Does anybody with any info re ID pin on dewalt 18/20V power tool batteries ?

Thread Starter


Joined Feb 8, 2018
Hello Everyone,
NeeBee here. Anybody with any info re ID pin on dewalt 18/20V power tool batteries ?
I am trying to run a DeWalt drill with Makita battery, crossed over +/- but there two more terminals TH and ID on the drill side. TH is the thermistor but have no clue of ID pin.
Any thoughts from seniors in the forum ?

Mods Note:
Please don't hijack other member's thread.
This thread was split from -- Power tool battery (li-ion) specs/wiring/etc.

Dean Rantala

Joined Sep 27, 2018
Yes, I am gonna be THAT PERSON to bring a dead thread back from the grave but...

For the search engines and others who may be looking for this info - as well as a FIX to a very common battery issue..

1) The ID pin is nothing more than a resistor between the BAT(-) pin and the ID pin.

I noticed on my smaller packs, this seems to be around 1k ohm. On my 5ah packs, this shows as 800 ohms.

2) Fix for a common issue: pack still has 1 or 2 bars, but will not charge.

You may experience this - even still works in some (maybe not all) of your tools. Pop the battery on the charger and the charge indicator light may just give one quick blink and nothing. Some chargers do not even give a single blink. As if there is no battery on the charger (battery not recognized).

I have had this issue TWICE now (both times w/ generic packs) and upon opening the pack to look for dead cells... all checked out fine. But I discovered: the resistance between GND (Batt -) and the ID pin was OPEN.

I found that the on-board 800 ohm resistor on these cheap knock-off batteries seems to fail at very high rates. Soldering a new 800 (or even 820) ohm resistor between the ID pin connection and the BAT(-) from the backside restores full battery functionality and all my DeWalt chargers recognize it once again and it operates as it should.

I own several of the Waitley 5ah batteries and not only have I personally had this issue, but Amazon reviews seems to reflect this same issue with countless others.

I suspect when the charger (or perhaps tool) passes a small current through this in order to "detect" the battery, it sends just a tad too much for the tiny under-rated resistor these generic packs use and it fries the resistor.

Further info regarding DeWalt battery charging logic

If you probe the corresponding ID pin on the battery charger side, you will find that it outputs a small voltage. It seems that the charger (and tool) are designed to "detect" what battery is installed (more specifically, the cell arrangement) by detecting the resistance.

I have a rather larger collection of DeWalt batteries ranging from the 1.5ah to 9ah (flexvolt) and have found that the resistance between ID and BAT(-) directly correlates to the number of battery parallel connections within.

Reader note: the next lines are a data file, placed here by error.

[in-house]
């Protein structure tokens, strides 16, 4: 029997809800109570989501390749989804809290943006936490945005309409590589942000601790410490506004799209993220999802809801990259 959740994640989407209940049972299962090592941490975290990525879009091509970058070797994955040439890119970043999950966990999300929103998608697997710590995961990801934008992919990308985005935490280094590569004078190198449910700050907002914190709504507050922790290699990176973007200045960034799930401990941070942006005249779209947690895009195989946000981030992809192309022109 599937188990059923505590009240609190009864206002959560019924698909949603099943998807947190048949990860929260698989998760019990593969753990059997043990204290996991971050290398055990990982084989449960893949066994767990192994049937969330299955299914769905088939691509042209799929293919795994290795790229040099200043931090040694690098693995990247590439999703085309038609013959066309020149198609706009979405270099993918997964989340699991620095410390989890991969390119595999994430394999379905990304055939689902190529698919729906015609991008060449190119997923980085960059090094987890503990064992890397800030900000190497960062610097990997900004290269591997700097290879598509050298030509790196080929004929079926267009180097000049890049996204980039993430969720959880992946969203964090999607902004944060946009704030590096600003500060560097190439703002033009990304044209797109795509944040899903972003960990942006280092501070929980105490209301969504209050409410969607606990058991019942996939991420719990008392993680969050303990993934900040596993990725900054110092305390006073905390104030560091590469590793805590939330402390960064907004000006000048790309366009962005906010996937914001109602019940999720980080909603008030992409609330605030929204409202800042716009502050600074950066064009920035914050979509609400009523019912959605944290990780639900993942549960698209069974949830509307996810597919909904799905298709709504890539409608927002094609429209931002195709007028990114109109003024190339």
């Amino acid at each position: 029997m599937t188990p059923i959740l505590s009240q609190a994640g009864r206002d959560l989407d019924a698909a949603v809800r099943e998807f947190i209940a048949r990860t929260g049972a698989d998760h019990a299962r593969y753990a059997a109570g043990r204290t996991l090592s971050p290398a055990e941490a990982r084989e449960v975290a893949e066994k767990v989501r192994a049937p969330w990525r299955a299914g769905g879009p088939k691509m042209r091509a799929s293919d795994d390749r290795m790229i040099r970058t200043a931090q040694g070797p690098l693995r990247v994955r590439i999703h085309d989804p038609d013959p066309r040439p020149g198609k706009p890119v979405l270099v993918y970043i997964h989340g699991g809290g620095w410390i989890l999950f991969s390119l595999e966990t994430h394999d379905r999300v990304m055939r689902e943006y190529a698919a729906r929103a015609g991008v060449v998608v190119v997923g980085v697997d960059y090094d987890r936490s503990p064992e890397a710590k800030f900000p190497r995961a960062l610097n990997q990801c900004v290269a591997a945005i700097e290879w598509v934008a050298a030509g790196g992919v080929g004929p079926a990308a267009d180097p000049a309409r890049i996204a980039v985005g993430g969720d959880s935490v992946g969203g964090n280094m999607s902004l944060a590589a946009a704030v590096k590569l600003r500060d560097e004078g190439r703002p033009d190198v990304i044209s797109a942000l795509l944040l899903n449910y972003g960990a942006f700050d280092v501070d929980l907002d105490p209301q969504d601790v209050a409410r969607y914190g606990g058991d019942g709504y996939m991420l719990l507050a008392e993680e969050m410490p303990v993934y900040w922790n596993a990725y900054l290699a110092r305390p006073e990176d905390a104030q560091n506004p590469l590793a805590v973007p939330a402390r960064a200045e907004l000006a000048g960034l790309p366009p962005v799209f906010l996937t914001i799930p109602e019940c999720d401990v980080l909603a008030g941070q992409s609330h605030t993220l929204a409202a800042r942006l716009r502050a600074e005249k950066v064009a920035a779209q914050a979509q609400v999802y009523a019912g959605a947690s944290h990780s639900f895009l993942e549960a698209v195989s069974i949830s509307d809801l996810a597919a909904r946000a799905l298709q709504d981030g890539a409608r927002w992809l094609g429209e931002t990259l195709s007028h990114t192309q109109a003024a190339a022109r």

5S1P == 1K Ohm
5S2P == 800 Ohm
5S3P == 600 Ohm

Following this pattern, I would venture to say that a 5S4P battery (which I think the 15ah packs are) would likely read out 400ohm. However - I do not (yet) have any 12ah packs, so am unable to verify.

This tells the charger how aggresive it can charge the pack overall. This is especially important with fast chargers. The more series cells you have doubled up (in parallel), the more current you can push to the pack.

I also imagine this also lets the tools (that need to know due to high-current use) know how much current they can pull from the battery. Obviously, a pack that reads 1K is not going to be able to provide as much current as a pack that reads 800ohm.

The TH pin (thermal) is nothing more than a thermistor between the battery (+) pin and that TH pin. It should measure between 10k and 12k at normal temp. Very simple.


While the DeWalt batteries to not really have a BMS, they DO seem to have a basic charge-balancing circuit. There is no over/under cut-out circuitry. The C1/C2/C3/C4 pins are directly wired between each cell pair and the corresponding pin via rather thin wires (regardless of the pack brand) which tells me these wires are more for "providing" the exact voltage level to the charger so the charger knows to stop the charge if one of the cell groups gets too far out-of-balance from the rest (bad cell, balance circuit cannot compensate). Other than the balancing circuit, the DeWalt 20V (or 18V for those on the other side of the Atlantic) battery is mostly just a "dumb pack". The charge protection is in the DeWalt chargers and the under-drain cut-out protection is in each tool.

Makes sense honestly. I rather pay a slighly higher price for the tool once and be able to load up on cheaper batteries -vs- a tool that may still be pricey but each battery is ALSO higher.

This also explains why the price of a DeWalt battery overall is almost the same price as buying the bare cells - and in some cases (when on sale online) can literally be CHEAPER.

Hope this helps someone.

For the search bots: DeWalt battery pinout, DeWalt battery repair, DeWalt or Waitley battery not recognized